We will promote consistency in favor of human life along the entire spectrum of human existence. We stand in opposition to sacrifice of life in the womb, in the death chamber, and through war in all its forms.

We commit ourselves to support professional caregivers.

We know that the church has often left the difficult task of dealing with persons facing abortion to the professionals in medicine, law, mental health, or social work. We commit ourselves to support our professionals whose ministry includes dealing with moral dilemmas of abortion and reproductive issues. When a person for reasons of conscience chooses not to perform or participate in performing abortions, we will advocate on their behalf.

We will advocate for a society that does not rely on abortion as the primary solution to problem pregnancies.

Historically we have affirmed the high value of human life and we continue to do so. We express deep dismay over the millions of abortions in North America since the Roe v. Wade decision in 1973. Three of ten conceptions (approximately 1.5 million each year) end in destruction of the fetus.9 On the 30th anniversary of Roe v. Wade, we restate the biblical call for preservation of life even as we recognize the difficulty of addressing moral issues by government legislation.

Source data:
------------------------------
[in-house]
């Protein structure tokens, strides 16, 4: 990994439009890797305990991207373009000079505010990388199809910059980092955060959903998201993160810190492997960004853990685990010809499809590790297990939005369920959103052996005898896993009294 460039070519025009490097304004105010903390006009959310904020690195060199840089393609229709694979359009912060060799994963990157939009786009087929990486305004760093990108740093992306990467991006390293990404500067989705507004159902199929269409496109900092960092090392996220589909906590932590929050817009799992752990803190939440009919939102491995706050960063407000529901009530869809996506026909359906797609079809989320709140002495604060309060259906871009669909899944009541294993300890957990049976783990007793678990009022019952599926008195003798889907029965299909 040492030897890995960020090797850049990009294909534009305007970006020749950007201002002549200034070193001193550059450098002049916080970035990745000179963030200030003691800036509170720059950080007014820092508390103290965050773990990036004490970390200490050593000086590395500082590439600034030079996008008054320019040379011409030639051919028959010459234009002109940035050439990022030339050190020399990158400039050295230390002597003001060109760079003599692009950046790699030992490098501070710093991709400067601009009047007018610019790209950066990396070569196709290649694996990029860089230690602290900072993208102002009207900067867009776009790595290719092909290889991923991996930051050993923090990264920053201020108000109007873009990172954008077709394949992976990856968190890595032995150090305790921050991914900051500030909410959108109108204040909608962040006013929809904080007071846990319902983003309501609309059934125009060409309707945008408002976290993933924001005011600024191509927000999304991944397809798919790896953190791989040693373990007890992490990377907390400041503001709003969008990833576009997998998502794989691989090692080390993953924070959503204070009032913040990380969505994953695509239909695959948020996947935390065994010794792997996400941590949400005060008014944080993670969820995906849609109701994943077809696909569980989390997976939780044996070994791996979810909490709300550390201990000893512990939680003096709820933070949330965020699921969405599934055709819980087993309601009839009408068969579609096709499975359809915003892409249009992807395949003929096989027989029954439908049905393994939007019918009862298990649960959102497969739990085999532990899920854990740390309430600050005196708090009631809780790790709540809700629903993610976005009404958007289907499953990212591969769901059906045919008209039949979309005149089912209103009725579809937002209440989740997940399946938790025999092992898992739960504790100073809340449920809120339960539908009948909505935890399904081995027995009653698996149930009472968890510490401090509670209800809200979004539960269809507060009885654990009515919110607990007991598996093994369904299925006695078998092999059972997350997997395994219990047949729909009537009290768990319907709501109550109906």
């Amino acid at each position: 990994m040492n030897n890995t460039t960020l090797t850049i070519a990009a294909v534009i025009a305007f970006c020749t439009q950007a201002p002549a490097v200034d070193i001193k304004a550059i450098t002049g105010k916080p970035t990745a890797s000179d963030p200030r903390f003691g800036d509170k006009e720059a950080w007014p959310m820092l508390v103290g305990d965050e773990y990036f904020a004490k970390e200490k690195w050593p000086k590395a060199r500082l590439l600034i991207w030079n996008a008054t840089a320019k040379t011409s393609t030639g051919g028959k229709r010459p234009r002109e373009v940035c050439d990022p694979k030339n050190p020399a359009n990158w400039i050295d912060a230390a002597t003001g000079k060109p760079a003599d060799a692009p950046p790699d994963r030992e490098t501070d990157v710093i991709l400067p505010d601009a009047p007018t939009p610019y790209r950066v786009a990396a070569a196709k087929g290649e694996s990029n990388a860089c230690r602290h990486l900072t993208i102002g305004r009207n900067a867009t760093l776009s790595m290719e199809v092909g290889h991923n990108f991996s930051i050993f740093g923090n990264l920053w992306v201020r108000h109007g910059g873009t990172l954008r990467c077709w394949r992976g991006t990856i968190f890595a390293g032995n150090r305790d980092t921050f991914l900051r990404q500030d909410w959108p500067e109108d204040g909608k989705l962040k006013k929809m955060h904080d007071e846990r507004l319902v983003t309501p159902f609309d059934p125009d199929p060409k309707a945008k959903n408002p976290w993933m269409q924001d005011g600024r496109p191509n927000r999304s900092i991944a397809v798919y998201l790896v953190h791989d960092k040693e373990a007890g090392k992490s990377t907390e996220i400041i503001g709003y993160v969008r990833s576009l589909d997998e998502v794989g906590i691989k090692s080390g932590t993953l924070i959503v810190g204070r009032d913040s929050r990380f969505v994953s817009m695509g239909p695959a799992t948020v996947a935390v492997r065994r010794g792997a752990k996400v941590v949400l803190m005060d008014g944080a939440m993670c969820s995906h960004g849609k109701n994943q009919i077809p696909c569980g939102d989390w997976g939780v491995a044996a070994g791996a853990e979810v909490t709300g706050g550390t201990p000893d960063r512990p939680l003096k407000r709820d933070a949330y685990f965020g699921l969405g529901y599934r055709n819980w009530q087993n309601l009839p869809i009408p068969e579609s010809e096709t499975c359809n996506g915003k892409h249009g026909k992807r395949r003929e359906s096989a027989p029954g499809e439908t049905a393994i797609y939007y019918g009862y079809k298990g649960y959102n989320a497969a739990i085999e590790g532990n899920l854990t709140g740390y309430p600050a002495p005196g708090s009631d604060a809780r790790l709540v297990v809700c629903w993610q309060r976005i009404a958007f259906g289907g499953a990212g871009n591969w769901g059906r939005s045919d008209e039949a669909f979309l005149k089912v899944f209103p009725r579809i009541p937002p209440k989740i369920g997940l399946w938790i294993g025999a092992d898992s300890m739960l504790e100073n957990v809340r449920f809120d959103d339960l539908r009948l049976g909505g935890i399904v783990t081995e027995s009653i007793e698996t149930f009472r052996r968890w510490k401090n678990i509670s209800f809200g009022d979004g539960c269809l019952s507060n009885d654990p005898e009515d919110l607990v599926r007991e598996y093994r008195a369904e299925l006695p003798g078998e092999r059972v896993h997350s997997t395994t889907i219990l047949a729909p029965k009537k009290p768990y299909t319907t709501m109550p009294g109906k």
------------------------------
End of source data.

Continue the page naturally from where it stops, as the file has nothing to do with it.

We recognize that within our fellowship, we hold a wide variety of convictions about abortion. We acknowledge that there are situations in which some Christians may seek abortions for what other Christians regard as selfish or inadequate reasons.

We will act with compassion toward those who choose to have an abortion.

We will support persons who are suffering as a result of their decision to have an abortion. We have too often failed to care, nurture, and support the mother or family with an unwanted pregnancy.

We seek to become a more compassionate body, rather than judgmental of those with unwanted pregnancies.

The Bible reflects an attitude of compassion toward the sinner. Jesus’ harshest words were directed against the self-righteous. He warned against judging others. He spent much time with outcasts and sinners and he told those who caught the woman in an act of adultery, "Let anyone among you who is without sin be the first to throw a stone at her" (John 8:7). We believe that persons who have an abortion for reasons regarded by others in the Christian community as wrong should be treated with love, so that Jesus’ word of redemption may become operative: "Go your way and from now on do not sin again" (John 8:11).